John Grey, I Saw Ray

Rosemary Bailey, Pastel 3


I Saw Ray

I saw Ray today in passing,
cigarette dangling from his lips,
Adonis handsome, a remarkable figure of a man.
Why I’m telling you this
is beyond me.

For your place is here,
not with Ray
but sharing time and space
with your romantic night-owl
to whom you turn
when the day’s exhausted,
as it always is this time of night,
as we conclude, with a vengeance,
this meandering, meaningless day,
me reading the poetry of Shelley,
you in your down-dog yoga pose.

Peace comes in droves:
line after line,
stretch after stretch.
And who cares that our guy lost
in the governor’s race.
And your mother’s not well
and can’t come to the phone.
Or that Ray is the guy you dated
before we met.
The evening’s in a good place,
between the last of the dishes wiped clean
and the baseball scores from the west coast.

I wrap myself in “The Hymn To Intellectual Beauty”
and almost shriek and clasp my hands in ecstasy.
You’re in a state where you either
go head to head with nirvana
or yap like a terrier.

This is a grace period for love.
Aside from Ray,
we have nothing else to go by.

John Grey


Review by Brian Builta

I love the moment that this poem captures. A regular day in regular yet beautiful language. The poem itself is peaceful, “line after line.” Two people, the end of a day, poetry and yoga despite everything, “a grace period for love” presumably between a fight and the death of a loved one. I admire the jealous vulnerability the poem creates amid the hues and harmonies of evening. Why I’m telling you this is beyond me. You’ve read the poem!


Review by Kaci Skiles Laws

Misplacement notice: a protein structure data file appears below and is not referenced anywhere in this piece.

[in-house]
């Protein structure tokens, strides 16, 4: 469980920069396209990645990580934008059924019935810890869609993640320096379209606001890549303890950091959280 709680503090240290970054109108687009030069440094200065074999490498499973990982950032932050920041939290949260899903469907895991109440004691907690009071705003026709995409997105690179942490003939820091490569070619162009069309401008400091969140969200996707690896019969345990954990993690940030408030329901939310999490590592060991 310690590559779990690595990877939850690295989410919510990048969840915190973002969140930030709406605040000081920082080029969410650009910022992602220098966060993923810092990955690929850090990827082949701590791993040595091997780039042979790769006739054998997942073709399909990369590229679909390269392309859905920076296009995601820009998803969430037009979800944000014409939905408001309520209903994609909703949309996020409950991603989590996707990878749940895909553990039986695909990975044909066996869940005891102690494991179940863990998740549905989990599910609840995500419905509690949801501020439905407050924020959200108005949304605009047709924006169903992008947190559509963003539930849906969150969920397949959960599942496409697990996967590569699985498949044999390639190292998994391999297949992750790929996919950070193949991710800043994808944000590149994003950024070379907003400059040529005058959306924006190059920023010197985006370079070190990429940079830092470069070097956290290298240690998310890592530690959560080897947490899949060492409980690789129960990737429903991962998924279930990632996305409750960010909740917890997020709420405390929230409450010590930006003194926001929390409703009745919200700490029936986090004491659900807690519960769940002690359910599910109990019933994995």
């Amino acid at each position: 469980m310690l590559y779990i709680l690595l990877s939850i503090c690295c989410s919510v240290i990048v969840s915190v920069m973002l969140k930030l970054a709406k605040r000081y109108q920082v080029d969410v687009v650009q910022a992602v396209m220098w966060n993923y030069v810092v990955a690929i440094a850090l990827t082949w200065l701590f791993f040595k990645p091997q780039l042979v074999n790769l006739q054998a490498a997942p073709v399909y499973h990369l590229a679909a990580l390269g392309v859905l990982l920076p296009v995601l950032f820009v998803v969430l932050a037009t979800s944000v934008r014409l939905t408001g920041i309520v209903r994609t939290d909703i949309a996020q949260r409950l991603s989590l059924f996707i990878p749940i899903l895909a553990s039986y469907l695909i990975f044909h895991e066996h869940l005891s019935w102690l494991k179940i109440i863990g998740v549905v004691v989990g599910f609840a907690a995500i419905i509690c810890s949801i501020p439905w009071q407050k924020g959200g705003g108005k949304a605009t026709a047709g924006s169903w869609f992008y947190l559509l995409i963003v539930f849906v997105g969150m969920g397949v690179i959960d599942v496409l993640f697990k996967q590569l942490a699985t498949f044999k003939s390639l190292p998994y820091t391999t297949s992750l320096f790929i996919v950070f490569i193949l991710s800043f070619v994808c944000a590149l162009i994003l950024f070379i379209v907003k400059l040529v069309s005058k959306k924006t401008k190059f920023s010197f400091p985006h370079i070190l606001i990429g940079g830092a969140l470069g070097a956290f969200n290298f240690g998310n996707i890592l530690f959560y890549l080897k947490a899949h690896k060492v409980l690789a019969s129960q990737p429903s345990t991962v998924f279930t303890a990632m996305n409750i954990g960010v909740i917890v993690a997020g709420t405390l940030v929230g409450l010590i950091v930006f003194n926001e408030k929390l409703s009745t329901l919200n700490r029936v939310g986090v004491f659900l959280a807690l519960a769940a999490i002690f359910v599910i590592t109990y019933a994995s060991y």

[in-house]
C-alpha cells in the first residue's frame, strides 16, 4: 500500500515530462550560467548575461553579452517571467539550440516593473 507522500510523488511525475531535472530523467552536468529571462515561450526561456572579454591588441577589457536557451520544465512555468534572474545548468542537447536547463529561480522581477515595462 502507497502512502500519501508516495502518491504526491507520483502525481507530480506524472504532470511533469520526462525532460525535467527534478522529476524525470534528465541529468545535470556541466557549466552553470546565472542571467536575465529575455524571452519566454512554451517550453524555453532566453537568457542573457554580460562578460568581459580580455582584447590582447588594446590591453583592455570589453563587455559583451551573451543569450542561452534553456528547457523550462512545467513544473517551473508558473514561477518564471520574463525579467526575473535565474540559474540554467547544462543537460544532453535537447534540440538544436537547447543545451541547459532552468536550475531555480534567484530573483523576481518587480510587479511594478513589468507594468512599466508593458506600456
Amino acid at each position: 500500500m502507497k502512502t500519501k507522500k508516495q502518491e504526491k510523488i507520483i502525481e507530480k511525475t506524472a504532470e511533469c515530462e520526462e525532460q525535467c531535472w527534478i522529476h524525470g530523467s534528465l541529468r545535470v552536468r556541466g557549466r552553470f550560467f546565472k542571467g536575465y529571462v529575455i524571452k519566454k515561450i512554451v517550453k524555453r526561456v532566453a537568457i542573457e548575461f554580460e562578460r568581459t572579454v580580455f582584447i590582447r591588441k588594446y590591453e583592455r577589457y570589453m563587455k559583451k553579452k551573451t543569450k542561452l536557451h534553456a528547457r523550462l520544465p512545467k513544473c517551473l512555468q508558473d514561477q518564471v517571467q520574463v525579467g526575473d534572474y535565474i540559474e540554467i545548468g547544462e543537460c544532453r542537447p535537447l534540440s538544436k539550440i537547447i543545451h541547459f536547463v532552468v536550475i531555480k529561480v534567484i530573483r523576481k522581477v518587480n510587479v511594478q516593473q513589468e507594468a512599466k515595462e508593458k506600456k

The first line and stanza of, “I Saw Ray,” captured my attention which is a must for me to classify something as good writing. The imagery really drew me in and made me want to know more about Ray.

The poem is weaved in a delicate, intimate way that is neither bitter or resentful, but accepting and grateful for the simple things in life.

It holds a sense of self awareness and love that takes great patience and self control which permeates each line and leaves a sort of stardust on the reader’s mind to marvel in once the poem closes.


Review by Dave Mehler

When I saw the title, I naturally assumed it would be a Raymond Carver poem, partly because many poets have written about “Ray.” For an example, see Hayden Carruth’s poem, “Ray.” The first stanza didn’t disabuse me, but by the second stanza I realized it probably wasn’t? I think it’s important to know that this Ray is still alive and kicking. He seems to be a haunting presence and pervasive threat to marital fidelity in the husband’s mind at least. And it’s bothering him. The penultimate stanza seems like a bit of comic caricature of the couple, and relief, but then the hammer blow in the last stanza, where we learn Ray doesn’t just haunt the marriage, but has become the standard of love and virility, either self-imposed by the speaker against himself, or by the wife, or both. It’s a dark turn, but a moving and believable one. I still wonder if somehow this isn’t a poem referencing Raymond Carver featuring a speaker sitting around reading Shelley (clever reference to Adonis/Keats, BTW); they could not be further diametrically opposed?


Review by Jared Pearce

In this poem the chatty bopping is at wonderful odds with the way the entire poem coheres as it closes.  At first the speaker is going on, doubling back on his own talk, but as he continues, as the bits of his and his wife’s lives come into focus, the relationship and how the speakers feels about the relationship is revealed.  We know the couple conforms to a certain level of comfort with each other, so much so that they can pursue their individual interests without really worrying what the other is doing.  That level of comfort and companionship is wonderful.  And then here comes Ray, both as a real person and as a memory, and now there’s one thing that looms over the irenic evening before the couple.  The unanswered question, as well as the consideration that love needs a grace period (? Isn’t, in some form, love the grace-period itself?), hovers over the evening and the couple, especially the speaker, who appears to be a little worried that the idealistic Ray has been spotted.

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